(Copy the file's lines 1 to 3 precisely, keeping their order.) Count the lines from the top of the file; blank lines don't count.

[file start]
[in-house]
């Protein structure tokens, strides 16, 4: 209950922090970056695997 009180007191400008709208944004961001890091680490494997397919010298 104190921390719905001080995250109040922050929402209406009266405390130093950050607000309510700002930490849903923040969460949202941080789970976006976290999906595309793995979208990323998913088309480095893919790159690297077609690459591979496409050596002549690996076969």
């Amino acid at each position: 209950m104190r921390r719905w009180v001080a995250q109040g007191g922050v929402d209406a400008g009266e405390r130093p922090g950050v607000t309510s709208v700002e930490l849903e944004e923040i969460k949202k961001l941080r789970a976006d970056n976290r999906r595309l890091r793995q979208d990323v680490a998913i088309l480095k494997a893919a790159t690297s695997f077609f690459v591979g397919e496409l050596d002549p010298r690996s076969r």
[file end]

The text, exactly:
[in-house]
């Protein structure tokens, strides 16, 4: 209950922090970056695997 009180007191400008709208944004961001890091680490494997397919010298 104190921390719905001080995250109040922050929402209406009266405390130093950050607000309510700002930490849903923040969460949202941080789970976006976290999906595309793995979208990323998913088309480095893919790159690297077609690459591979496409050596002549690996076969």
């Amino acid at each position: 209950m104190r921390r719905w009180v001080a995250q109040g007191g922050v929402d209406a400008g009266e405390r130093p922090g950050v607000t309510s709208v700002e930490l849903e944004e923040i969460k949202k961001l941080r789970a976006d970056n976290r999906r595309l890091r793995q979208d990323v680490a998913i088309l480095k494997a893919a790159t690297s695997f077609f690459v591979g397919e496409l050596d002549p010298r690996s076969r």